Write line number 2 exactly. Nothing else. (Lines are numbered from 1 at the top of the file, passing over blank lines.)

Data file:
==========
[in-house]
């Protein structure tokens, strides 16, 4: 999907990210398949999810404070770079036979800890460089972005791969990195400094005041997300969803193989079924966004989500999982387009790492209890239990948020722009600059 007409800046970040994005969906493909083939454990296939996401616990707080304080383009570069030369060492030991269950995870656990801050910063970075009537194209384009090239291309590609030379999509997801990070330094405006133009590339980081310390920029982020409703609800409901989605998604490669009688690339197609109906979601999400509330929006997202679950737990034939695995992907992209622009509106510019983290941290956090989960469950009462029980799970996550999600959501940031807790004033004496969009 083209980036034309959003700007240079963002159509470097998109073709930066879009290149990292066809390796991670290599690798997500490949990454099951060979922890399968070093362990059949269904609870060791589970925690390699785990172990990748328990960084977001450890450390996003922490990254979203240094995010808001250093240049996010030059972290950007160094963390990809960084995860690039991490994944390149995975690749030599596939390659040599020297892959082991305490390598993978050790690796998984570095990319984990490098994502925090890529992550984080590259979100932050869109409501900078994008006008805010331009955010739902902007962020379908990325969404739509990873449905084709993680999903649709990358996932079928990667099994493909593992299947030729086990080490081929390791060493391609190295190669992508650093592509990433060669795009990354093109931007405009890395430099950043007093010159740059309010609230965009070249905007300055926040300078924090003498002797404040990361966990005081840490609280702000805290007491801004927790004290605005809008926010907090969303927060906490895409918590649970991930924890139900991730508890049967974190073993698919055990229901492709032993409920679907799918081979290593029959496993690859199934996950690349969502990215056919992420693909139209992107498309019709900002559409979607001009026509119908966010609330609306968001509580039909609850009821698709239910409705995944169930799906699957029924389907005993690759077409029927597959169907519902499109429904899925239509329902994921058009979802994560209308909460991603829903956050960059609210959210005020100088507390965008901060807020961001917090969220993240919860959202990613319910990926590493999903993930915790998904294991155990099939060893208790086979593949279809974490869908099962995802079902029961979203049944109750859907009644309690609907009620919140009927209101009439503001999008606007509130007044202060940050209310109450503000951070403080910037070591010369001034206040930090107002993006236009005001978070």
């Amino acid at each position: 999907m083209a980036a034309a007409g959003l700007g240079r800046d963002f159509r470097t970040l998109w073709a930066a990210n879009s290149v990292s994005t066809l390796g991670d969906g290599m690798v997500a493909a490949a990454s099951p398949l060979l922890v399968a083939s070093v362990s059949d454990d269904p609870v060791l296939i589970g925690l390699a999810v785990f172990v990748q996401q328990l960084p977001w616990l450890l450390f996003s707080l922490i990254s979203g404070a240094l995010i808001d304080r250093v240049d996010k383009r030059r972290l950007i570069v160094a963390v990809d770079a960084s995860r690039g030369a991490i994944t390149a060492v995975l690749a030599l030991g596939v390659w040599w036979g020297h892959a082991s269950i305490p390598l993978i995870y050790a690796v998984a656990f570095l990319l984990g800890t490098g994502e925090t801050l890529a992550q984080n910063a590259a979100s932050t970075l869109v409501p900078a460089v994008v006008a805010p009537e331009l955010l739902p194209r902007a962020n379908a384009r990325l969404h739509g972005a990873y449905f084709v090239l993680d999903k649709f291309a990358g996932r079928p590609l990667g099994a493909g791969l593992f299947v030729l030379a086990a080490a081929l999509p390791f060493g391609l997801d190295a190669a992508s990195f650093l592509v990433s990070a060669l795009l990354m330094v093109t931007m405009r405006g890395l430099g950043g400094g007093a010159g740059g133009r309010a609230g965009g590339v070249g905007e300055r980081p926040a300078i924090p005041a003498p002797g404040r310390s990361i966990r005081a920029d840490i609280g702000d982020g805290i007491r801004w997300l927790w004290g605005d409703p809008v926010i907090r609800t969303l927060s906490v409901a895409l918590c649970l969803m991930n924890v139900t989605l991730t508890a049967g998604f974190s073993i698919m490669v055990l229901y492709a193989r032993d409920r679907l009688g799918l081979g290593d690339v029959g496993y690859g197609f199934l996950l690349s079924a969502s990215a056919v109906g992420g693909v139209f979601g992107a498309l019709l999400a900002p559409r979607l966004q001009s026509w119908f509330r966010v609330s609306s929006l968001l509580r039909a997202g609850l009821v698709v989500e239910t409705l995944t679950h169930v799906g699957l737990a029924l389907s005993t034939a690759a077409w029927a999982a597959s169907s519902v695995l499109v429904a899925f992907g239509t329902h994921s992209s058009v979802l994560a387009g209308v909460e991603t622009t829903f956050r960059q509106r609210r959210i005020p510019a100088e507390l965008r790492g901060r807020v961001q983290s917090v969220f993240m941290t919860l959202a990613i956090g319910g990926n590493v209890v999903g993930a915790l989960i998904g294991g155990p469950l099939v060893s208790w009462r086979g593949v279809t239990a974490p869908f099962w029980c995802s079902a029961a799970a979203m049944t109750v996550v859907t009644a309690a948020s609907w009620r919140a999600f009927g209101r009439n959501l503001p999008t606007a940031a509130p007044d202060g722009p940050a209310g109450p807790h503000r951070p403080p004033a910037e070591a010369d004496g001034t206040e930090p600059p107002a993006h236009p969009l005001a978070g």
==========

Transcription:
């Protein structure tokens, strides 16, 4: 999907990210398949999810404070770079036979800890460089972005791969990195400094005041997300969803193989079924966004989500999982387009790492209890239990948020722009600059 007409800046970040994005969906493909083939454990296939996401616990707080304080383009570069030369060492030991269950995870656990801050910063970075009537194209384009090239291309590609030379999509997801990070330094405006133009590339980081310390920029982020409703609800409901989605998604490669009688690339197609109906979601999400509330929006997202679950737990034939695995992907992209622009509106510019983290941290956090989960469950009462029980799970996550999600959501940031807790004033004496969009 083209980036034309959003700007240079963002159509470097998109073709930066879009290149990292066809390796991670290599690798997500490949990454099951060979922890399968070093362990059949269904609870060791589970925690390699785990172990990748328990960084977001450890450390996003922490990254979203240094995010808001250093240049996010030059972290950007160094963390990809960084995860690039991490994944390149995975690749030599596939390659040599020297892959082991305490390598993978050790690796998984570095990319984990490098994502925090890529992550984080590259979100932050869109409501900078994008006008805010331009955010739902902007962020379908990325969404739509990873449905084709993680999903649709990358996932079928990667099994493909593992299947030729086990080490081929390791060493391609190295190669992508650093592509990433060669795009990354093109931007405009890395430099950043007093010159740059309010609230965009070249905007300055926040300078924090003498002797404040990361966990005081840490609280702000805290007491801004927790004290605005809008926010907090969303927060906490895409918590649970991930924890139900991730508890049967974190073993698919055990229901492709032993409920679907799918081979290593029959496993690859199934996950690349969502990215056919992420693909139209992107498309019709900002559409979607001009026509119908966010609330609306968001509580039909609850009821698709239910409705995944169930799906699957029924389907005993690759077409029927597959169907519902499109429904899925239509329902994921058009979802994560209308909460991603829903956050960059609210959210005020100088507390965008901060807020961001917090969220993240919860959202990613319910990926590493999903993930915790998904294991155990099939060893208790086979593949279809974490869908099962995802079902029961979203049944109750859907009644309690609907009620919140009927209101009439503001999008606007509130007044202060940050209310109450503000951070403080910037070591010369001034206040930090107002993006236009005001978070």